• At DSM Nutritional Products, Kingstree (South Carolina, USA), a serious near miss occurred when miscommunication led an employee to remove a plate from a fermenter on the mistaken assumption that the vessel was de-pressurized. The consequence was luckily limited to a minor injury, but could have been much more severe. A flyer was produced to raise awareness and prevent this from happening again.
  • At DSM Dyneema in Heerlen (Netherlands) a near miss occurred when an employee was performing maintenance inspections involving a hot air blower and a spray container. While the employee was on a break and fortunately not in the room, the spray container exploded. This could have caused serious injury had anyone been in the room. DSM reinforced awareness when working with heat sources and spray containers.


  • At DSM Composite Resins in Schaffhausen (Switzerland) an off-site transport incident occurred with dangerous goods. When the truck was opened for unloading, operators noticed leakage from a drum with corrosive material.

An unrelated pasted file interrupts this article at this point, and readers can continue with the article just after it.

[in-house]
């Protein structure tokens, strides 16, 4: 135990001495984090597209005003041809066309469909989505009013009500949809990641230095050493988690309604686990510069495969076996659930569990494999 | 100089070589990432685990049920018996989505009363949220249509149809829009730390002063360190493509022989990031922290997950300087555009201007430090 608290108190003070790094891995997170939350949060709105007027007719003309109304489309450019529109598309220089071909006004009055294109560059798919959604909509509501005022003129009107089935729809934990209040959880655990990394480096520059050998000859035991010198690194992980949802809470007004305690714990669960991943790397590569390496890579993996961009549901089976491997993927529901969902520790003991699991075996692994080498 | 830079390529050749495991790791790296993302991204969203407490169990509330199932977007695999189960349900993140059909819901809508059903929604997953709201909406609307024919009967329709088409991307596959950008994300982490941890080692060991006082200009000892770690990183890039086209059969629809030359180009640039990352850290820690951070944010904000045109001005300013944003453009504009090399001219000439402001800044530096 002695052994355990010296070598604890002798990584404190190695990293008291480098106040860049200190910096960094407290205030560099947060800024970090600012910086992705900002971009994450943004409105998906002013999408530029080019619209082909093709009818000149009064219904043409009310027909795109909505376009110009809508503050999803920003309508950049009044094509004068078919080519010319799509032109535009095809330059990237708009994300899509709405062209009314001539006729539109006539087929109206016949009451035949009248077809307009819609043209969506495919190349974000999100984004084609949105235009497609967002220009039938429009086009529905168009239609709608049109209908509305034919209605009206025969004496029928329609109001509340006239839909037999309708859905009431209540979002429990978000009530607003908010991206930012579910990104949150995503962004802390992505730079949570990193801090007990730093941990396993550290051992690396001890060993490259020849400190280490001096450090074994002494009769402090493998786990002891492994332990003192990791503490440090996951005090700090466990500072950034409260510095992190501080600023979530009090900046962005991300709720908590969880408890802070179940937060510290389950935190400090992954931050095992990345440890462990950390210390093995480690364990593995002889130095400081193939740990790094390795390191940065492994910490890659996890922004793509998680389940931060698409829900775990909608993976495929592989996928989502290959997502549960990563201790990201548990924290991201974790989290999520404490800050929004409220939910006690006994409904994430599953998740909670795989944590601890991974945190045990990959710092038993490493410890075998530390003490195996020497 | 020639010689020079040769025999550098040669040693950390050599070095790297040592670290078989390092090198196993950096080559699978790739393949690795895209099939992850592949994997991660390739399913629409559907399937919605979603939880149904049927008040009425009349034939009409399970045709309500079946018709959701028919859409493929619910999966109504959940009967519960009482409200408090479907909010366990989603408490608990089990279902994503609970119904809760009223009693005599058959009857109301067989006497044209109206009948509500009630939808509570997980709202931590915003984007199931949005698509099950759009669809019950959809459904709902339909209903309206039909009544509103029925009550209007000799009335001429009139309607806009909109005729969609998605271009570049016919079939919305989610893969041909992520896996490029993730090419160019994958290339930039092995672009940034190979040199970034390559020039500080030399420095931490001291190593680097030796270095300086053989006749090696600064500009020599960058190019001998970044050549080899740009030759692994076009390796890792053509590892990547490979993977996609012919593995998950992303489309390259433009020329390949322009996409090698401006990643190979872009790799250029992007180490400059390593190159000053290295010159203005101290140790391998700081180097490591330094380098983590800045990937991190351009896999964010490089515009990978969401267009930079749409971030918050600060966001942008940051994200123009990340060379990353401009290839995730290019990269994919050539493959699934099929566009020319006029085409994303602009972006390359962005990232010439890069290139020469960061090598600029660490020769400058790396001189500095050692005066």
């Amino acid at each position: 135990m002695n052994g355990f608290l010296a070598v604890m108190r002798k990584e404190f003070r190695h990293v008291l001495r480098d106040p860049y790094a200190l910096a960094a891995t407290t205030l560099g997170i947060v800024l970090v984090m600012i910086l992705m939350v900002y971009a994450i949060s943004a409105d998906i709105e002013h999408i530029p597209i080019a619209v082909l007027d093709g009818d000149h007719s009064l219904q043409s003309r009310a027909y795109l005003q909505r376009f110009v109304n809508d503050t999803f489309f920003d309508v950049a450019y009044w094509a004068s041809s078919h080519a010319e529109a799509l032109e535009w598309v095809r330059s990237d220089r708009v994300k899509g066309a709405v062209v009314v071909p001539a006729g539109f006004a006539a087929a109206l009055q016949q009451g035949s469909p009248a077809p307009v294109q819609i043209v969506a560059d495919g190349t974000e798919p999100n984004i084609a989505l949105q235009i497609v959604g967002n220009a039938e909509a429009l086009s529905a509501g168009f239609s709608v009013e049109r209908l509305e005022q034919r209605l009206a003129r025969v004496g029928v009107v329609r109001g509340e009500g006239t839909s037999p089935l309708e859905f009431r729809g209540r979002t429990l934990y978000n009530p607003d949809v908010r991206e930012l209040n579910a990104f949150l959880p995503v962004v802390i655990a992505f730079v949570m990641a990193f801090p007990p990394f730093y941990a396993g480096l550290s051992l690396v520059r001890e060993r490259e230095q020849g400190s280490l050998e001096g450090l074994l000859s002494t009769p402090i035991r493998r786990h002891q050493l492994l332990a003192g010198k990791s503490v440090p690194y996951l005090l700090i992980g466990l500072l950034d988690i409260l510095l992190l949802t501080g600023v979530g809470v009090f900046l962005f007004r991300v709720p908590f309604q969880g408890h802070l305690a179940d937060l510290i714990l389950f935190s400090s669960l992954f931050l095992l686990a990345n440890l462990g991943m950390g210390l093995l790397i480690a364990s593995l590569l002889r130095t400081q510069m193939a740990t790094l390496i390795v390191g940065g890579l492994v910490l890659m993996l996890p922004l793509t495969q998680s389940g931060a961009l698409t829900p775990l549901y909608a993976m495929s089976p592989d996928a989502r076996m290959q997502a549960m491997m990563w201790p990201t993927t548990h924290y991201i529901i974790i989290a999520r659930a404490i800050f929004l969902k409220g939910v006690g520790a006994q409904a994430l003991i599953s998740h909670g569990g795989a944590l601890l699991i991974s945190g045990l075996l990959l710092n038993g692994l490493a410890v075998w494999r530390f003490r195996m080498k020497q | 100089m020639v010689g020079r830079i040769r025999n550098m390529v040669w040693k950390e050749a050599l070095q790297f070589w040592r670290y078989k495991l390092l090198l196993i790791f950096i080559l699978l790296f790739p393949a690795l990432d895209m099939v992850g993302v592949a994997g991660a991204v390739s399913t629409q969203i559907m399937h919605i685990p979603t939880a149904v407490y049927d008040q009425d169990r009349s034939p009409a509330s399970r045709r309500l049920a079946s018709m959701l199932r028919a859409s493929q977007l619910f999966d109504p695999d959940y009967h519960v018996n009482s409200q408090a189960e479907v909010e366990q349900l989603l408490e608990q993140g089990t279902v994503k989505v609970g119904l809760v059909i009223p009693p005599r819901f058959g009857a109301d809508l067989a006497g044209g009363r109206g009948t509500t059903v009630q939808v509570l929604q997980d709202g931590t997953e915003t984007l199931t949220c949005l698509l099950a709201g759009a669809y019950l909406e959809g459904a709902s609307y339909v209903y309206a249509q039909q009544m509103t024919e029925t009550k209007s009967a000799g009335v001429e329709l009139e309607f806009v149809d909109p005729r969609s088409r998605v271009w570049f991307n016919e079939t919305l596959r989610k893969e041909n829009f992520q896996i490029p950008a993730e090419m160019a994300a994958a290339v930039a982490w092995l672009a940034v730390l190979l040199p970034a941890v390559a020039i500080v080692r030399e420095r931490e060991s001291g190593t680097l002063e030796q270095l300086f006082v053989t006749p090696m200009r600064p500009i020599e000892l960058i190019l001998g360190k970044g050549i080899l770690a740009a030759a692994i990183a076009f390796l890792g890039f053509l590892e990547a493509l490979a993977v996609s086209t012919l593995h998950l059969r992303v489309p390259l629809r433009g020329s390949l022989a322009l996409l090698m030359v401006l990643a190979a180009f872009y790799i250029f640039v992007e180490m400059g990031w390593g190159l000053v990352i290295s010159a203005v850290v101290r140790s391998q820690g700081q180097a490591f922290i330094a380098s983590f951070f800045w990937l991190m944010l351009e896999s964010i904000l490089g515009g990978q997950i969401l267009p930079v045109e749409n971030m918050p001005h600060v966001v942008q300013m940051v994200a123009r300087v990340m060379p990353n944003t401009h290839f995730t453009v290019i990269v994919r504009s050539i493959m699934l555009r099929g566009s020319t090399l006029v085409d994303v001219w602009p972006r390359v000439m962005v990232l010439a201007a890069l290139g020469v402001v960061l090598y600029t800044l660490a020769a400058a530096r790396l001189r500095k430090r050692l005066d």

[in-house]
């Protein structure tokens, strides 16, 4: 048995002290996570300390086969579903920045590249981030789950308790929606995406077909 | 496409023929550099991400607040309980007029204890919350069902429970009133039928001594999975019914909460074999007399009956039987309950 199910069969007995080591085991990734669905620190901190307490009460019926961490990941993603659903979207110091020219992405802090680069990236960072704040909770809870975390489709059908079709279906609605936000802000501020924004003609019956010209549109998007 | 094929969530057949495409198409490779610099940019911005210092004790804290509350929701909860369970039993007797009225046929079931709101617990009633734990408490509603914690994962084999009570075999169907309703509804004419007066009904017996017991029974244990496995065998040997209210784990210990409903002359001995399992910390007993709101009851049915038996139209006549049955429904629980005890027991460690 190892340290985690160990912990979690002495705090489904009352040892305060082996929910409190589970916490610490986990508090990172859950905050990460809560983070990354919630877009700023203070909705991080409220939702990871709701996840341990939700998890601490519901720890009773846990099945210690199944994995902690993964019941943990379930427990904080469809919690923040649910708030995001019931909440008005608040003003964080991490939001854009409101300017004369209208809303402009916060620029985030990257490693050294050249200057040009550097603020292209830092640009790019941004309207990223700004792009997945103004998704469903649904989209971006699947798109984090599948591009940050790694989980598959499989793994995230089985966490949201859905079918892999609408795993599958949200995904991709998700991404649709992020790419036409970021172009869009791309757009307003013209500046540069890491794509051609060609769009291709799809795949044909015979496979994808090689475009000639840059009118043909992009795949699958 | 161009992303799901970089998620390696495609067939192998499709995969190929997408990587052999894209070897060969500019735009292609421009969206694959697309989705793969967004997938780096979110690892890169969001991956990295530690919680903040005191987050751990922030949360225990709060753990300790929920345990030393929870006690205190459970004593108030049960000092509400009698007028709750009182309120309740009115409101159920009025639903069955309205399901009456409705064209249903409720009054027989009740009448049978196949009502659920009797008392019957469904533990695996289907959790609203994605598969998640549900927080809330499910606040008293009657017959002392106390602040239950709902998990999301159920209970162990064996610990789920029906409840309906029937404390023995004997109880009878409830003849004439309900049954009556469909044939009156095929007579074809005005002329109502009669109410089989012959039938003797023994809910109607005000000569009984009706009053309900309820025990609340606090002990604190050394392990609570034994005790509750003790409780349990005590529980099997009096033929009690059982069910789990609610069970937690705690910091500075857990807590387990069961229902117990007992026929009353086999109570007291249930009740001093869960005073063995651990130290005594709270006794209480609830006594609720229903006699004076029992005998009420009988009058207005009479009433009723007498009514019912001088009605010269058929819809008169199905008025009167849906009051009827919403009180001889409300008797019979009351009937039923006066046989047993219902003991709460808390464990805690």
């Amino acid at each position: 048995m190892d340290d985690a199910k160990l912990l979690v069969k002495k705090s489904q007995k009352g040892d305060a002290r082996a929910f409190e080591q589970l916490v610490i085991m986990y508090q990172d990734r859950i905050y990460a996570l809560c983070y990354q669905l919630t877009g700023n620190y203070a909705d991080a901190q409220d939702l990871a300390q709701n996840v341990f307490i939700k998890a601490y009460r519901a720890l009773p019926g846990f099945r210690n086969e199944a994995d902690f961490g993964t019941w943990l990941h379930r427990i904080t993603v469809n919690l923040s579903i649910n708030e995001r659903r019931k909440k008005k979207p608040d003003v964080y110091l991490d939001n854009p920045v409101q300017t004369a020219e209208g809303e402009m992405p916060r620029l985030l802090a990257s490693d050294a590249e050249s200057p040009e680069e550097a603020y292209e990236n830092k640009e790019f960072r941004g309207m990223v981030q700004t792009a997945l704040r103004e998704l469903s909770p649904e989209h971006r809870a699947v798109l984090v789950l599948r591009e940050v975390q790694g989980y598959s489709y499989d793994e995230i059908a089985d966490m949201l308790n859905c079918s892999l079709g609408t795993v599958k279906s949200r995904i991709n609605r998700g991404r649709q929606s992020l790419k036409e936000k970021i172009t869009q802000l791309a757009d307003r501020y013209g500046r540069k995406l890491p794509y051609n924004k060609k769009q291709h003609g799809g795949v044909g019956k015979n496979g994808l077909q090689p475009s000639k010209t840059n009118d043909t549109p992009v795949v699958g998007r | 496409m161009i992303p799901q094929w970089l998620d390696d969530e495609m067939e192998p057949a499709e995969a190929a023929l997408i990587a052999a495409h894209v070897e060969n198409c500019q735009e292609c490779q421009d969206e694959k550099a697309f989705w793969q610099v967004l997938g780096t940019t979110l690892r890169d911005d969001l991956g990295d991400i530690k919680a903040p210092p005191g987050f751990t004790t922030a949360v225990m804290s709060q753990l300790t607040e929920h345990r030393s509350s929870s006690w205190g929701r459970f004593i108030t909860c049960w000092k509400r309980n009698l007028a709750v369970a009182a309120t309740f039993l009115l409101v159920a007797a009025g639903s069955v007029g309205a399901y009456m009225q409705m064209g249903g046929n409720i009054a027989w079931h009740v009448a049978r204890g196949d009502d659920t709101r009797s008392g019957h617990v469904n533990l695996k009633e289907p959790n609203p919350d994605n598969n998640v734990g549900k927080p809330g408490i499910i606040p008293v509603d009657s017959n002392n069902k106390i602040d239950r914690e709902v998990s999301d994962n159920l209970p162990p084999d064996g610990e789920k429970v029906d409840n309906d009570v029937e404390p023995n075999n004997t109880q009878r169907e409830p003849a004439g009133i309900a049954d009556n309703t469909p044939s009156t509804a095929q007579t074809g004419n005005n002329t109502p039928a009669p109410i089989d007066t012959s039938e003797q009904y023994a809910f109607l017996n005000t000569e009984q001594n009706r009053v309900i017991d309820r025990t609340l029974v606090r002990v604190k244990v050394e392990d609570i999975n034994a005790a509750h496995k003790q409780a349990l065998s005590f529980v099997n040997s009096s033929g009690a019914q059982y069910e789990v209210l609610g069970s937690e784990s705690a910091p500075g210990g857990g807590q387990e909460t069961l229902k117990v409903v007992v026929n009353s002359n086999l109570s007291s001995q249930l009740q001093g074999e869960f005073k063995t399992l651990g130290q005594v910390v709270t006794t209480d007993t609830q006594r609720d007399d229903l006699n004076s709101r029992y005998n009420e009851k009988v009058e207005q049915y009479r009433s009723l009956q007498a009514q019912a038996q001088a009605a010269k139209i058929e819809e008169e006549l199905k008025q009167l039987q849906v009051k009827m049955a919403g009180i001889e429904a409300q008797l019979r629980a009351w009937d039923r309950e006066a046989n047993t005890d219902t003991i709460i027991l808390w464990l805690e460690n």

• DSM set a company-wide target to reduce its water usage by 15% between 2010 and 2015. This is now seen to be an inefficient approach to improving its performance in this regard. DSM has come to the conclusion that it would be more effective to concentrate its efforts on businesses that operate in regions where water is scarce.


  • In the port of Santos (Brazil) a serious third-party fire disrupted delivery of raw materials to DSM, hampering production and delivery of DSM Nutritional Products to customers. DSM is pursuing liability claims with the relevant service providers.
  • At the Chemelot site in Sittard-Geleen (Netherlands) a fire in a logistic warehouse operated by an external party destroyed inventory and samples for several DSM units. In some cases this led to business interruption or delays in delivery. DSM is pursuing liability claims with the relevant service providers.
  • At DSM Engineering Plastics in Evansville (Indiana, USA) an internal explosion started a fire. This resulted in the plant losing power for several hours.
  • 38 people in various regions were dismissed due to unauthorized absences from work, inappropriate behavior and fraud or theft.